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Wilco in concert: long on songs, quality

Orpheum Theatre, Boston, April 6, 2010

Reviewed by Jeffrey B. Remz

If performing a concert clocking in at just about three hours with no opening act, you'd better be able to deliver the goods aplenty because these days, that's one long concert. In the case of one of the best American bands out there, Wilco, the length proved to be no problem.

The group ploughed through an incredible 39 songs! - that's about 4 albums worth of material with no break, not all that much schmoozing and not that much fancy staging either.

That meant that the Jeff Tweedy-led band from Chicago had to rely on, believe it or not, their music. That has never been a difficulty for Wilco, a cornerstone of the alt.-country movement in a different musical lifetime. Nowadays, country remains part of the mix along with rock, pop songs and even a foray into soul.

With Wilco, it's not any particular song that tended to overshadow the evening before a sold-out crowd. Instead, as they have other times, it was the cumulative effect. What continued to separate Wilco from a bunch of other bands out there was the quality of the songs and the band.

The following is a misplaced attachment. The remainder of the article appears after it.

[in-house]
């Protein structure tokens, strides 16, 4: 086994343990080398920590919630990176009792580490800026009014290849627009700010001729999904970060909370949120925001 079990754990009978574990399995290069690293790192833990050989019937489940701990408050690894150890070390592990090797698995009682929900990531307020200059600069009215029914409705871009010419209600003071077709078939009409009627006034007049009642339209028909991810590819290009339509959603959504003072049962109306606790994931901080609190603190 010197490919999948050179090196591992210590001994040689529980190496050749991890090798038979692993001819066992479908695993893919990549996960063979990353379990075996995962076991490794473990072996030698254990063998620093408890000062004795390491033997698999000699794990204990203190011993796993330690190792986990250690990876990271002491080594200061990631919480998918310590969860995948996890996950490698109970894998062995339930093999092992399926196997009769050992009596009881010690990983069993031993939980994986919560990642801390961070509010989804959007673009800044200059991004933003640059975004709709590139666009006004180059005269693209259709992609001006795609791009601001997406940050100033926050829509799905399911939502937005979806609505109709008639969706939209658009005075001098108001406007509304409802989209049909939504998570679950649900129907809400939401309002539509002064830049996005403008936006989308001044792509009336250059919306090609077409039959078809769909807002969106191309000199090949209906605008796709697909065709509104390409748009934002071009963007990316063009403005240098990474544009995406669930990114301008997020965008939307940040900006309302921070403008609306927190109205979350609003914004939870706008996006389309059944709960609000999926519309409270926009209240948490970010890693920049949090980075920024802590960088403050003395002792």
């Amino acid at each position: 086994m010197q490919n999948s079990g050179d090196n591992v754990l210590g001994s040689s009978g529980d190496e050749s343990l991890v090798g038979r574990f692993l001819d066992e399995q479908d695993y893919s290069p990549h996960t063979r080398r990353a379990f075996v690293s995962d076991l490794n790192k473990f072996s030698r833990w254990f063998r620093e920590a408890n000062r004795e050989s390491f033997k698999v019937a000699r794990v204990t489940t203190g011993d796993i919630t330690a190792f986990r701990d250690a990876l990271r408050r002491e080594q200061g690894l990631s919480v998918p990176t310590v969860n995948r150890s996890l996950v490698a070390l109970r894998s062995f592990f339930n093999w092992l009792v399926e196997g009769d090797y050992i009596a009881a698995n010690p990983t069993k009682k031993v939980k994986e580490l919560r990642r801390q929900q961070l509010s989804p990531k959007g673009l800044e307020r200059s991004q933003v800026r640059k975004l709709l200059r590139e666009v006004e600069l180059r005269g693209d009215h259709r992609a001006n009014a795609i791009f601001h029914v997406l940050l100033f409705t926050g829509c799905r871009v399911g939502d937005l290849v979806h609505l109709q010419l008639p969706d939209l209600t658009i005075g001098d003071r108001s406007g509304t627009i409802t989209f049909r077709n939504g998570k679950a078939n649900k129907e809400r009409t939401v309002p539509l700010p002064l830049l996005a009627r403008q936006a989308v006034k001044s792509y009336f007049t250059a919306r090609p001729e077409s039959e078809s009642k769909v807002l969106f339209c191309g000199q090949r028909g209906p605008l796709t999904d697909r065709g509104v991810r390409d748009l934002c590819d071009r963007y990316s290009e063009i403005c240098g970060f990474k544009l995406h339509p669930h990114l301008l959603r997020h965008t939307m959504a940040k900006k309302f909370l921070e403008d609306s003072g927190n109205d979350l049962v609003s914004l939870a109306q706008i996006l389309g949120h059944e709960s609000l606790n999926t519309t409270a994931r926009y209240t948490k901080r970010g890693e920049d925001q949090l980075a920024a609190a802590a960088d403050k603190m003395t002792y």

Wilco did not stay focused on any particular musical style. And while that meant they could be accused of being musical chameleons, shifting gears time and time again meant that they also kept the sound fresh without falling into a rut. The key element was that Wilco knew had to build a song with a few musical twists and turns along the way. Lead guitarist Nels Cline was stellar on lead guitar - like the rest of the band, not overpowering, but the sum was greater than the individual parts. Drummer Glenn Kotche set a good beat throughout. Pat Sansone on keyboards and guitars and Mikael Jorgensen on keyboards added to the sound as well.

Tweedy took lead on every song except one where bassist John Stirratt took over and did a fine job. Tweedy could mix it up vocally as well, comfortable with whatever the musical style (the poppy California Stars from "Mermaid Avenue" and Passenger Side from 1994's debut "A.M.") were among the highlights). Tweedy's vocals were mixed a bit low a few times, but he adds depth to the songs.

Tweedy engaged the crowd, for example, joking about song requests (in fact, he gave out two gift certificates to an area restaurant to fans who had made song requests apparently on line). Tweedy wondered what was the point of requesting songs that the band would definitely play. There was a smartness (as usual) about Tweedy. He doesn't come off as the warmest guy going, but he has some attitude, and then there are the songs - plenty of them and done quite well.

©Country Standard Time • Jeffrey B. Remz, editor & publisher •
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